I take buses and trains everywhere in the San Francisco area, and I know the city’s bus routes better than I know the UX on my phone. So I had to try Leap, the city’s new private bus service. It was a nice experience in many ways, but I wouldn’t recommend it – and not just because of the $6 price tag.
When I amble around the corner in the morning to grab a cup of coffee in my neighborhood, I pass two public bus stops. They’re serviced by the city’s MUNI buses, but also by buses from Google, Apple, Facebook, eBay, Genentech, and a few other rando companies. Basically, I live at Ground Zero of the San Francisco bus wars. But honestly? I feel like the more buses, the better. I’d rather have Googlers riding the bus to work than generating more carbon emissions with all those cars stashed under Google’s parking lot solar farms.
So even though I had already heard terrible things about Leap, including their policy of not allowing disabled people and children on their buses, I had an open mind. I headed downtown, to catch the evening Leap bus into the Marina. The service is only about a month old, definitely in beta, and so they only have this one route between San Francisco’s rich bayside neighborhood and the financial district downtown. And yeah, it’s expensive – to sign up for the service, you pre-pay for 3 of those $6 rides, with coffee and snacks costing extra.
True to San Francisco’s weird private bus system, Leap shared a bus stop with the Presidio shuttle, a public bus that is roughly the same size as a Leap bus. Which is why I accidentally jumped on it when it arrived at the stop – only to wonder where all the café seating was that I had been promised in the Leap ads. Seeing my confusion, the bus driver said, “This isn’t the blue bus.”
Every Leap bus is painted bright blue, which is what he was referring to. As he waited for passengers, the Presidio shuttle driver and I got to talking. “How much does the blue bus cost, anyway?” he asked. I told him. He made an incredulous face, looked around, and put a big blue bag on the dashboard. “Okay, now I’m the blue bus. I don’t have any passengers today – you want me to take you somewhere near the Presidio?”
“No – I’m a journalist, writing a story about the blue bus. I have to take it.”
“What? They make you take it? That seems really unfair.” With that, he wished me luck, closed the door on all those empty seats, and drove away.
The Leap bus was just as empty as the Presidio shuttle, but its faux wood interior was suffused with lavender light from recessed LEDs edging the ceiling. It was piloted by a preternaturally charming woman who said “happy Friday!” as if she really meant it. Another woman was working behind the café counter, and helped me figure out how to make the QR code on my phone work with their app so I could pay for admission. She sold me a five dollar bottle of iced coffee, and told me that she’d never seen the bus more than half full – which is understandable, given that it’s still in beta.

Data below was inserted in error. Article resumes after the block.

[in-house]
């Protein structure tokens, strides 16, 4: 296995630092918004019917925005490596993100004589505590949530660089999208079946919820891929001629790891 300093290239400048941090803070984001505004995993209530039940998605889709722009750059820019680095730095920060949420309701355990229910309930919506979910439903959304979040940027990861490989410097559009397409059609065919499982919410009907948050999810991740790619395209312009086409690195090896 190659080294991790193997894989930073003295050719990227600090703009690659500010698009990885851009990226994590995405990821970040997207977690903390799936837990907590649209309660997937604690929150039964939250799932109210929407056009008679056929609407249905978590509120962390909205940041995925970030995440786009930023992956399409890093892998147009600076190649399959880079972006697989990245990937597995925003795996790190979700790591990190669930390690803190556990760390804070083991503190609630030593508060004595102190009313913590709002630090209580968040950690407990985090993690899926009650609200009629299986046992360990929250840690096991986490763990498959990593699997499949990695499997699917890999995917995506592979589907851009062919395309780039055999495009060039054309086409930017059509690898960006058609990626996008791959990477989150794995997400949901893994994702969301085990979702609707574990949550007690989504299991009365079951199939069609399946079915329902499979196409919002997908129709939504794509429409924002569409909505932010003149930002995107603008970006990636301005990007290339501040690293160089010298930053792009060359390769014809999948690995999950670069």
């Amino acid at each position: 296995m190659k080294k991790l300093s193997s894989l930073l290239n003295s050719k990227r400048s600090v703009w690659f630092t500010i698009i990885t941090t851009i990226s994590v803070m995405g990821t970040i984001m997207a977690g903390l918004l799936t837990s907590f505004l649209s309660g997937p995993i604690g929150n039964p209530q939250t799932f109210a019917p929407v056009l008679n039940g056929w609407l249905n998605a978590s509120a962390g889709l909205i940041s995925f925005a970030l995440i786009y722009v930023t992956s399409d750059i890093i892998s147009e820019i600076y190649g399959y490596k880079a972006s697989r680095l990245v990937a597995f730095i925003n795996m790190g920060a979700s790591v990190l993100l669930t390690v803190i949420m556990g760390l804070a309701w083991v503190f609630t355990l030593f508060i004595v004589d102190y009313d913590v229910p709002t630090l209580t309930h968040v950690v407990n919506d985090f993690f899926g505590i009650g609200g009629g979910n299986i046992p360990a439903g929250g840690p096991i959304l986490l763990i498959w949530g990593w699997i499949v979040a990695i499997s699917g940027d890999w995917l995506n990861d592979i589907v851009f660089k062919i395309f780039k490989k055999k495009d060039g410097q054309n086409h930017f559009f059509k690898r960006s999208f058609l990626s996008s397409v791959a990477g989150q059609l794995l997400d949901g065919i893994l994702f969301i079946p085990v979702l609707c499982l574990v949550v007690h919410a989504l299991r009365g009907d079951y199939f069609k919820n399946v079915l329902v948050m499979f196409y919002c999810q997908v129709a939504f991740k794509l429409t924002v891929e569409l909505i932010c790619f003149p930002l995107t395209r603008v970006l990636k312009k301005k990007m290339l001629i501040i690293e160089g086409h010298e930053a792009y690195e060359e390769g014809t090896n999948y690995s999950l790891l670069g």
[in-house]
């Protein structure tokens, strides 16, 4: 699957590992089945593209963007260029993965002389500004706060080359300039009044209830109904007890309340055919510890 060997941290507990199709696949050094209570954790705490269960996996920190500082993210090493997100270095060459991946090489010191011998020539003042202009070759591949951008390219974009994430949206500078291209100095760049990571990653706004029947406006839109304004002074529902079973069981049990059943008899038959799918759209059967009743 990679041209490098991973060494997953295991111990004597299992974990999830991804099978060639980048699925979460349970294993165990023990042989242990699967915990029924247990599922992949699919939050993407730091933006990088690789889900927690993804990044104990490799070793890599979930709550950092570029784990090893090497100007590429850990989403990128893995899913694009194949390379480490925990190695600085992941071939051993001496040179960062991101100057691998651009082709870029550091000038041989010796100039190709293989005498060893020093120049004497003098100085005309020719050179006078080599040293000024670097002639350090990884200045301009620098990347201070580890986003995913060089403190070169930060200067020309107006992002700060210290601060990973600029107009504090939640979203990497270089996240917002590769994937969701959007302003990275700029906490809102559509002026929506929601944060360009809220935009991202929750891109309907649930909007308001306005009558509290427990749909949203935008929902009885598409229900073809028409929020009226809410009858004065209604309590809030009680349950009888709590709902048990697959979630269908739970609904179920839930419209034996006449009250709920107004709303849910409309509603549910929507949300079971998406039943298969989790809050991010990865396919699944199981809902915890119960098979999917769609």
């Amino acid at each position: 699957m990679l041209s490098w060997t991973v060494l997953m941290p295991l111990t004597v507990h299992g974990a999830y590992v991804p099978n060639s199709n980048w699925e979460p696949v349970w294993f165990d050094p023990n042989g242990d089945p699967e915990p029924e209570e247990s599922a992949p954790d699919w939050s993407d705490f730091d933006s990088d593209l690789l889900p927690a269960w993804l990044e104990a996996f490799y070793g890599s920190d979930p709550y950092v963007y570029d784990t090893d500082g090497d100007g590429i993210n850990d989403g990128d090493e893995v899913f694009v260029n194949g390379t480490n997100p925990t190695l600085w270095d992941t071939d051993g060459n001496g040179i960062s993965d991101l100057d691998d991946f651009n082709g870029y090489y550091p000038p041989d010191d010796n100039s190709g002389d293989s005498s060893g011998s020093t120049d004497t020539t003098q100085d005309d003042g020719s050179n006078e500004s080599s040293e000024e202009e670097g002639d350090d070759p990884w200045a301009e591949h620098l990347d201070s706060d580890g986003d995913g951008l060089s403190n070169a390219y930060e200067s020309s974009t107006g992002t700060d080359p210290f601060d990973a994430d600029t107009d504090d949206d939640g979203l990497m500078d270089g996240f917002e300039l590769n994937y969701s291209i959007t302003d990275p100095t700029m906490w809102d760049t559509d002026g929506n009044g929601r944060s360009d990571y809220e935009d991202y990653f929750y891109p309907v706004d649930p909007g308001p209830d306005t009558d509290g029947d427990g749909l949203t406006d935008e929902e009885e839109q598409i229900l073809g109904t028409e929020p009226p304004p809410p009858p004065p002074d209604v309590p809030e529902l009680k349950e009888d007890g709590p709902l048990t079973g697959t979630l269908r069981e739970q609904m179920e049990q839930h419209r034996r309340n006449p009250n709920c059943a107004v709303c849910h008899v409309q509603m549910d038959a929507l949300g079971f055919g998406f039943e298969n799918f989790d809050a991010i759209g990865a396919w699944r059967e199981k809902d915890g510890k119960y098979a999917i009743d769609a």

Only one other passenger joined us on the trip from downtown to the Marina, and it gave the whole ride a kind of retail space void feeling, like a Gap store crossed with that weird Phantom Zone prison where they stuck Zod in the 1978 Superman movie.
There was free wifi, which wasn’t super fast, but it did allow me to jump into Slack and have a meeting with my coworker Sarah. I typed to her about story ideas, and took notes on my bus experience in a text editor, which in a sense made me the ideal audience for this kind of thing. Here I was, a techie professional, taking the goddamn techie bus.
But the thing is, it wasn’t much of a techie bus. First, it didn’t even have an Android app – to buy my coffee, I had to borrow the iPhone app of the woman working behind the counter. More importantly, Leap’s mobile site didn’t tell me when the next bus would be coming. Sure, Leap promises that they will come every 15 minutes during the hours when they run. But I couldn’t time my arrival at the bus stop because Leap wouldn’t tell me when the bus was coming. The teeny blue bus icon didn’t even show up on their real-time map until it was about a block away from my stop.
This wouldn’t seem like such an affront if it weren’t for the fact that San Francisco’s public transit system uses an app called NextBus which is actually ridiculously helpful. It geolocates you, and gives you a list of arrival times for all the buses in your immediate area. NextBus — which operates in a ton of cities across the U.S. — means that I never have to stand at a bus stop wondering when my ride is coming. And it’s fantastic for commuting, because I can leave my house at exactly the right moment to catch the bus that picks up on the corner. There’s a side benefit for San Franciscans, too: many of the bus routes in our city are bizarre, serpentine meanders, and NextBus helps you discover hidden stops you didn’t even know about on familiar bus lines.
So there were a lot of problems with Leap, including cost and that feeling of being trapped in the Phantom Zone. But in the end, Leap just couldn’t compete with MUNI for purely technical reasons.
My public transit app has spoiled me for the supposed luxuries of private transit.
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